With the success of Overkill and Overkill 2, there was no doubt in our mind about making a third. The question, though, was what should it look (and play) like?

You may have heard that Overkill 3 will be a third person, cover-based shooter. Although this definitely seems like revolution, the final approach to the game came to existence through a long development evolution.

The original Overkill

The original Overkill

The original Overkill was a definite hit and a total success when it was released in 2011. When we first introduced Overkill 2 in Spring 2012 the feedback was largely positive, but voices of criticism began surfacing from the hardcore-gaming community. “No movement. Was expecting something more than a gallery shooter. Too repetitive.” These were the most common complaints.

We got a little worried, but that’s normal with every launch. When we got a 5/10 review from one prominent gaming site, the anxiety levels increased significantly. What’s going to happen now? That was Friday. Then the weekend came, the “rush-hour” of mobile gaming. 4-5 stars reviews kept flooding in. Players enjoyed the game and were coming back for more. All was good! Still, we felt that might not happen again with Overkill 3 if we followed the same path.

Overkill 2

Overkill 2

At the time of Overkill 2’s launch, we had already put in seven months of work on Overkill 3 (the development started Summer 2012). Back then it was still a first-person railshooter of sorts, with interactive cut-scenes/runs between the shooting stations, during which the camera would go to a third person perspective. The frequent changes from first to third person and back didn’t feel natural, so we tried adjusting the zoom speeds and angles. It improved things, but still wasn’t 100% what we were after.

The first voices for a third person revamp emerged, but the willingness to throw out months of work and change the whole concept on this matter alone was understandably low.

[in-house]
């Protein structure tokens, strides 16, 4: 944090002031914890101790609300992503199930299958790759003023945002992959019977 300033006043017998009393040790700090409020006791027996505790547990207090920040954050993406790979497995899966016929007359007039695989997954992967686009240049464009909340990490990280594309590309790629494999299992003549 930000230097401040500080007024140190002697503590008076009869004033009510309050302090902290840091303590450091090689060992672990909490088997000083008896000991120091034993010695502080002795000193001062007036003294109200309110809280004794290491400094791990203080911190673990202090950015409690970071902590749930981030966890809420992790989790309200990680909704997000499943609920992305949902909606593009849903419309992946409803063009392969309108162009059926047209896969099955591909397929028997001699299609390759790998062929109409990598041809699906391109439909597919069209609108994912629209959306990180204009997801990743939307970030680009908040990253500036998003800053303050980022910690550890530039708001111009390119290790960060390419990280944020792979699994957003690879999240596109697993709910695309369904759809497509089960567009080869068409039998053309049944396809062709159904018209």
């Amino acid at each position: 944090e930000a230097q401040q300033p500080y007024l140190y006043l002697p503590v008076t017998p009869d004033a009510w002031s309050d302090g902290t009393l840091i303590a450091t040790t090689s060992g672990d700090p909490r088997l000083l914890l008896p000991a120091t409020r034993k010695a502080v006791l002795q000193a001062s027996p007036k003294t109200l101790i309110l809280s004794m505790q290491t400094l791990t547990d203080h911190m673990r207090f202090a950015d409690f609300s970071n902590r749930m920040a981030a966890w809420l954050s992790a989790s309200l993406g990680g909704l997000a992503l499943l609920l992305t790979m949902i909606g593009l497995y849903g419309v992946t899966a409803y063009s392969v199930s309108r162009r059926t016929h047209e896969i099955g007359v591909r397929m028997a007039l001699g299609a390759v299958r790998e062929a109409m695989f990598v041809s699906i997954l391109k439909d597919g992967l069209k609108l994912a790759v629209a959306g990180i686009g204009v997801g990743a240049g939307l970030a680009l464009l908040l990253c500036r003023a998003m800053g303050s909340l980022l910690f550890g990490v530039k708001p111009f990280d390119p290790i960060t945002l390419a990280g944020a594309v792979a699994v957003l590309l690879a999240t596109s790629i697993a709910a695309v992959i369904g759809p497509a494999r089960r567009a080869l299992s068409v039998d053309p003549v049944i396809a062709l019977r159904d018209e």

That view had been gradually changing as more arguments in its favor piled up. Why did we spend so many resources on making cool-looking armors when you can’t actually see them in the game? The same was also partly true for gun models, as they are now completely visible. Also the line “it would be great if you could cover from enemy fire” kept popping up in Overkill 2 reviews, even from players who loved it. We finally decided to give the third person a try, and it worked surprisingly well. It also opened the way for cover mechanics. With cover mechanics we could have boss battles! And of course it solved the original camera problem.

Controls – keeping the core gameplay

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Overkill 3

Despite the criticism, the “easy to learn, hard to master” controls of Overkill are what make it Overkill. While hardcore gamers are all in for dualsticks and moving/aiming/shooting all at the same time, mid-core gamers find it a hard thing to do on touchscreen.

Developers are well aware of this discrepancy; it’s clearly visible in experiments with tap-to-shoot controls (The Drowning, Gunfinger), but that makes it too casual for us. Dead Trigger 2 came with auto-shooting. It was neat and efficient, and it kept the gameplay skill-based at the same time. But even reactions of our team differed – some of us loved the idea, some didn’t. The same was true for part of the hardcore gaming community – they were not pleased at first (until they found out they can change it back to dual-sticks).

For Overkill 3 we wanted to keep the core gameplay, which is hugely based on reflexes, speed and precision, but we also wanted to expand the game beyond gallery-shooter. Cover-based third person-shooter was the way to go for us.

Overkill 3

Overkill 3’s third person view gives you a great look at your armor

We’ll have a playable version for beta testers soon, and can’t wait to see the first feedback outside of Craneballs. Overkill 3 is the biggest project we’ve ever done. We have great design ambitions and dreams for additional content, and we hope the game is popular enough to let us make them come true.

As we all learned from The Collectables, even the cutting-edge graphics of the Crytek engine don’t guarantee success. Plus there’ll be a lot of competition. Modern Combat 5 is coming out. Console/PC games studios are getting in, attracted by the mobile gaming’s big numbers and success stories.

We are incredibly pumped about the huge step we’ve taken with Overkill 3, but it is the gaming community that will have the final word this Fall.

Daniel Maslovsky is the Marketing Manager at Craneballs Studios. Learn more about Overkill 3 at overkill3.com.